The early Rochester skyline begins to crack the horizon in panel four, "The Subway," with interior and exterior views of a subway car and current landmarks like the Highland Park Diner, Cinema Theatre, and Colgate Divinity.
"Currents" is the fifth and final panel. It depicts the neighborhood in modern times, and embodies the area's pride and spirit; consider the 1970s when the neighborhood protested, fought, and won against plans to run route 390 through its middle.
While each panel features a central, giant, point-of-interest character, a pig pops up --- or actually pops out --- throughout all five sections.
"What I ended up doing was an abstract pig as a relief element," Friske says. "In all the subsequent panels it's abstract, but in the first one it's literal. Two-and-a-half D, I call it."
Friske is painting the mural
with high-end acrylics blended with special polymers. The panels were initially
coated to prevent rust and then primed. When she's done, the five pieces will
be given an isolation coat and two coats of clear auto body finish with UV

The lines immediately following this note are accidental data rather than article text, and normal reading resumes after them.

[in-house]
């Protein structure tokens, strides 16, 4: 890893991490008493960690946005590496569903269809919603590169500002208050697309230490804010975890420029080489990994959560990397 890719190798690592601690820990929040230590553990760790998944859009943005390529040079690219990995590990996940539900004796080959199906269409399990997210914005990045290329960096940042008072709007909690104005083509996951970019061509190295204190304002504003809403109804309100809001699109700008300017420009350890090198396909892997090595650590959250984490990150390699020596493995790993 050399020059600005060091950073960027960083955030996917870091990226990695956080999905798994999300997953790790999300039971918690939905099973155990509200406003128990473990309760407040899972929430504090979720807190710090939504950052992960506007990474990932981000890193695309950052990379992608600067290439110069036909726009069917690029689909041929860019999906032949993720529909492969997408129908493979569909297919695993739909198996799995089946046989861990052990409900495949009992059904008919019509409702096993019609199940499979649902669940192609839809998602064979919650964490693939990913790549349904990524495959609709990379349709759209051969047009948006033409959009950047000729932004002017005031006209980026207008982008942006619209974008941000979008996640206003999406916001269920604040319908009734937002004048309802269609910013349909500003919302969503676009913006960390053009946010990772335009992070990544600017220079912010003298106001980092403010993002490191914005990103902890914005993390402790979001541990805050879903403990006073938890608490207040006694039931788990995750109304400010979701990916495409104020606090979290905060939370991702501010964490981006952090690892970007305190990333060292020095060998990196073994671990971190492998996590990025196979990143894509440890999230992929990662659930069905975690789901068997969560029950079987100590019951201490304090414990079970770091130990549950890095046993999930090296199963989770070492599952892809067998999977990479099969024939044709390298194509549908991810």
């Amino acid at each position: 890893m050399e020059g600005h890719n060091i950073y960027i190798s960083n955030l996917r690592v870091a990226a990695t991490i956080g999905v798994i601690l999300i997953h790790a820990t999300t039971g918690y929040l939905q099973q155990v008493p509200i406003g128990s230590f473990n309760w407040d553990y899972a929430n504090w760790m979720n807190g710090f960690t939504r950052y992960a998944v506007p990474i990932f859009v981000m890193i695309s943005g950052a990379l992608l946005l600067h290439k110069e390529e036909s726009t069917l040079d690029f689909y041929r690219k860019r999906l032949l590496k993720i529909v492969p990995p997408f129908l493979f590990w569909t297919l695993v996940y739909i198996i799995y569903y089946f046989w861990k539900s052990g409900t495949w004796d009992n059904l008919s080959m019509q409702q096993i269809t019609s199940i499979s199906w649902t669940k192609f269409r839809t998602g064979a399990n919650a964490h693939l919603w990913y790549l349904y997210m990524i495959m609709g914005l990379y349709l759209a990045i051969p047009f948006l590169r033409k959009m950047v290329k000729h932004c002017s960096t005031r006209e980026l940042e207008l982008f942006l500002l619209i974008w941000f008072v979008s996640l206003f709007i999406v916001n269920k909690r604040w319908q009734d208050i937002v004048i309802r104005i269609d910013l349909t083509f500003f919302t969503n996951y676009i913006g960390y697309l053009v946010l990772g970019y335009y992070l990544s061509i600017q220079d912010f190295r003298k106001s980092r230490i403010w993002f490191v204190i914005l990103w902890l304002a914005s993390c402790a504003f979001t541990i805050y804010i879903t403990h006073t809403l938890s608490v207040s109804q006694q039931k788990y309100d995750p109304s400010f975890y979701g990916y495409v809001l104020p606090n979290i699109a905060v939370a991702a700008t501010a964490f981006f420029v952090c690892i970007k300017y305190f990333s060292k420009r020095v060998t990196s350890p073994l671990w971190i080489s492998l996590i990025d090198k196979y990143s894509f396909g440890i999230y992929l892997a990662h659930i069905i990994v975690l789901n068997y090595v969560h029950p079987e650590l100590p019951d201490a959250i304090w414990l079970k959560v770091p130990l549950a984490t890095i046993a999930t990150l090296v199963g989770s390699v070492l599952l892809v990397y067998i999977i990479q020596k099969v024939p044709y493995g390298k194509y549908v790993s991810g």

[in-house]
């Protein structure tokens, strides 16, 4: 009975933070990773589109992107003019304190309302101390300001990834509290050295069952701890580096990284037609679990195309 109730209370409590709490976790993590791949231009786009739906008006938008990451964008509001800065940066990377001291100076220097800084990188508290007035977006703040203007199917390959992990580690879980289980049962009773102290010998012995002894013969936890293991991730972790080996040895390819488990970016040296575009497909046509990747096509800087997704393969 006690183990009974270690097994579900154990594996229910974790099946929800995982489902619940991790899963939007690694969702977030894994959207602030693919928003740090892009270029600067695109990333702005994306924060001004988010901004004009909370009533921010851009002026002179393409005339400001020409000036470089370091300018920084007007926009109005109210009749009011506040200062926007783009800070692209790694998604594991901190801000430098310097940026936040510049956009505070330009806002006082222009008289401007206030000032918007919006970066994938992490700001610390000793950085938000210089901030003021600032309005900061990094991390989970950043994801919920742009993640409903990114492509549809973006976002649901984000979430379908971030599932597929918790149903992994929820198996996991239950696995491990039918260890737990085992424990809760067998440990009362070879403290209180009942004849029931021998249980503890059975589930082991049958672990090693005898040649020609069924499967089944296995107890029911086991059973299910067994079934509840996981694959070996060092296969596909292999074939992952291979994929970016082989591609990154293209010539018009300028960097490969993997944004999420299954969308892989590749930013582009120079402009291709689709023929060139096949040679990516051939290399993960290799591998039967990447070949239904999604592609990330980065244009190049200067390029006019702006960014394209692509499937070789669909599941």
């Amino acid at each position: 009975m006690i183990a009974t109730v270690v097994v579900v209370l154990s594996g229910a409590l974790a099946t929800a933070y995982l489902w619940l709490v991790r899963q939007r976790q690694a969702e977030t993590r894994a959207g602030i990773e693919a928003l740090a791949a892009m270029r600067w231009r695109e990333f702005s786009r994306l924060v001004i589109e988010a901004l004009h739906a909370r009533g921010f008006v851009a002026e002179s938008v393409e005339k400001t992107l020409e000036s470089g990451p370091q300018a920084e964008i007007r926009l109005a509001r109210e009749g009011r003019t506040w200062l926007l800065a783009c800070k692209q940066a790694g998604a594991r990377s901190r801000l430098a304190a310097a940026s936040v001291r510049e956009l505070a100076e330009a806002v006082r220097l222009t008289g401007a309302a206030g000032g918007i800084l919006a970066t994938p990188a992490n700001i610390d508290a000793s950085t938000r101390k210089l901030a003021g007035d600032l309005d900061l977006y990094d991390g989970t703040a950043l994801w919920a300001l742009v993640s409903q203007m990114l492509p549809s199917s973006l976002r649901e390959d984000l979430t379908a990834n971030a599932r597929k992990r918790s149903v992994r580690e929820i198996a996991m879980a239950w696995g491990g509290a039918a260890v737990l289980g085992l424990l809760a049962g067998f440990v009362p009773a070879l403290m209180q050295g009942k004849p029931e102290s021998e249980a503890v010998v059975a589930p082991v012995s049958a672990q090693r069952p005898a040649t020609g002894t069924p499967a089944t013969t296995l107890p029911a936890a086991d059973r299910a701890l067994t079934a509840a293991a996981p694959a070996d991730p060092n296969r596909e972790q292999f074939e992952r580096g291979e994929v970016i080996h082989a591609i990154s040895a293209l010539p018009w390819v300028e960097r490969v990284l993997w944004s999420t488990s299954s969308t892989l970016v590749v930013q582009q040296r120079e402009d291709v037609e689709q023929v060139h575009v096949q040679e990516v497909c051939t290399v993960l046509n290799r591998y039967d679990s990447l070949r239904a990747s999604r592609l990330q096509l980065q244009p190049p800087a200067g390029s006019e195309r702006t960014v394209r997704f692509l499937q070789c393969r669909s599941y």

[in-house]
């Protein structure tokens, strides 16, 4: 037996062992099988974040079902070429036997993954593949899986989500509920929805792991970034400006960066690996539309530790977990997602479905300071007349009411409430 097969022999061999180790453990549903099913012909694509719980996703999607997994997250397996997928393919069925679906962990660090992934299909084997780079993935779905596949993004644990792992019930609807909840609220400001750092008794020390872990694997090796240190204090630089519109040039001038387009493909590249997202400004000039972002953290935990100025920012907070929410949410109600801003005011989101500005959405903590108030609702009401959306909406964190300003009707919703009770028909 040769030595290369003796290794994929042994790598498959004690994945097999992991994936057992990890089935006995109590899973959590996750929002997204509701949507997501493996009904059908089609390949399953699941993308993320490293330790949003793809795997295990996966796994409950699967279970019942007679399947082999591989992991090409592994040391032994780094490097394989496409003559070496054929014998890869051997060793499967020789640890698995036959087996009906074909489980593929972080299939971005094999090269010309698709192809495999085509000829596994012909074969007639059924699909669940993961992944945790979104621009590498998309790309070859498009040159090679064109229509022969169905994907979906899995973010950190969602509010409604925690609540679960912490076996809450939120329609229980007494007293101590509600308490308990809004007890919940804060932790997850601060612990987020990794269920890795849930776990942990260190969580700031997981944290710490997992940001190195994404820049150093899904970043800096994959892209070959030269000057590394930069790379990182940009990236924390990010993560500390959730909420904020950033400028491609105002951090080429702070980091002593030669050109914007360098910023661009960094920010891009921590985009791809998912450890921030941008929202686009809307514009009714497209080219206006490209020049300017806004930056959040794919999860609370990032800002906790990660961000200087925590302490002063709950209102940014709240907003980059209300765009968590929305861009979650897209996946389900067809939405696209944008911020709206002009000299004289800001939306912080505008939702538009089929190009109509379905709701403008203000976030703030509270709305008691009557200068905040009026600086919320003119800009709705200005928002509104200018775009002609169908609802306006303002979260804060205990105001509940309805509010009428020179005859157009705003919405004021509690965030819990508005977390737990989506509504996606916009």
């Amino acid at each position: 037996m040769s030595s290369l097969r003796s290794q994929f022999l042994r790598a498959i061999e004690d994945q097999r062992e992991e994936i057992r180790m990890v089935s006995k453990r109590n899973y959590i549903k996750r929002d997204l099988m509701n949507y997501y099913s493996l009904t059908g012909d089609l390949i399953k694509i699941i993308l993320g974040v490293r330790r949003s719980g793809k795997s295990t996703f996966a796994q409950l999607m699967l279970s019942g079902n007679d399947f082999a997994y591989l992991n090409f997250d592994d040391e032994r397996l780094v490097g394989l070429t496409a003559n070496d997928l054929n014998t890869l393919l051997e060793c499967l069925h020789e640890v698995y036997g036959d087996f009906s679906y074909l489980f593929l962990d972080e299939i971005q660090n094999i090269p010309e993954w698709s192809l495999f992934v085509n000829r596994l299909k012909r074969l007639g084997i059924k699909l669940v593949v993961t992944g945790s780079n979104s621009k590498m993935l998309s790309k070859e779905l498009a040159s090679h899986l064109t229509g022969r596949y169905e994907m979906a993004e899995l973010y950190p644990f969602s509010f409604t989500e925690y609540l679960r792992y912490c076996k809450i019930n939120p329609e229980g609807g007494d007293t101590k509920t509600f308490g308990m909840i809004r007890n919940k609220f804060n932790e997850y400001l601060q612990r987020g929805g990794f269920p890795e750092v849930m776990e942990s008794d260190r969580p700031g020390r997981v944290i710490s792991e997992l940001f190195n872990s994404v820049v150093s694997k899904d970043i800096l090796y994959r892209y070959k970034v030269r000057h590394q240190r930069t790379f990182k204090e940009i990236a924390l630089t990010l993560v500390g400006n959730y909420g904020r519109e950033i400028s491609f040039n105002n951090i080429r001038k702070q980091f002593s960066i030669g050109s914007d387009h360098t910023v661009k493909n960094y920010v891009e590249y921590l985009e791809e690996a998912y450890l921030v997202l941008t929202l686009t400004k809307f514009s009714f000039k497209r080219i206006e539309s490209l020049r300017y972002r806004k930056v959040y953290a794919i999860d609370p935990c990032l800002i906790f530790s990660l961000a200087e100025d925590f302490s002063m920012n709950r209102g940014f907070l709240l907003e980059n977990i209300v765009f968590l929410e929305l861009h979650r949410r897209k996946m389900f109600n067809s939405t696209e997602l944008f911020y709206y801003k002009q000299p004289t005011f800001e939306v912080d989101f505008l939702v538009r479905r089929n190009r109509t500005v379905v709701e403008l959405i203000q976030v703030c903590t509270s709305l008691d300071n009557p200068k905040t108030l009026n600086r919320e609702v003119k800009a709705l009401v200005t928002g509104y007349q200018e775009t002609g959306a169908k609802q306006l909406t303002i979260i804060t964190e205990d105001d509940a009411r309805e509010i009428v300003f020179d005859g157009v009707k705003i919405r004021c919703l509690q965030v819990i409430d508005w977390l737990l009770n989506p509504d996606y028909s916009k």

inhibitors. The damned thing should last forever.
Friske isn't concerned. Nor is she affected by its magnitude or the potential size of its audience. She just wants it to be seen, to be experienced.
"I saw it as an opportunity," she says. "I knew it was gonna be a long haul and a hard project and a big project for one person."
The project's mission is not unlike her own.
"I'm really trying to find what's cool in American culture," she says. "'Did you know this? Isn't this amazing?' And go beyond the mural-y mural and give them the gift of some real art; something they're gonna really dig and find something new every time they look at it.
"I just hope what happens is first you notice 'Wow, what's that over there? That's cool,'" she continues. "Then you go up to it and start realizing there's really something there."
Maria Friske's Pembroke Street mural will be officially unveiled Wednesday, August 30, at 6 p.m. For more info log onto www.swillburg.com or www.mariafriske.com.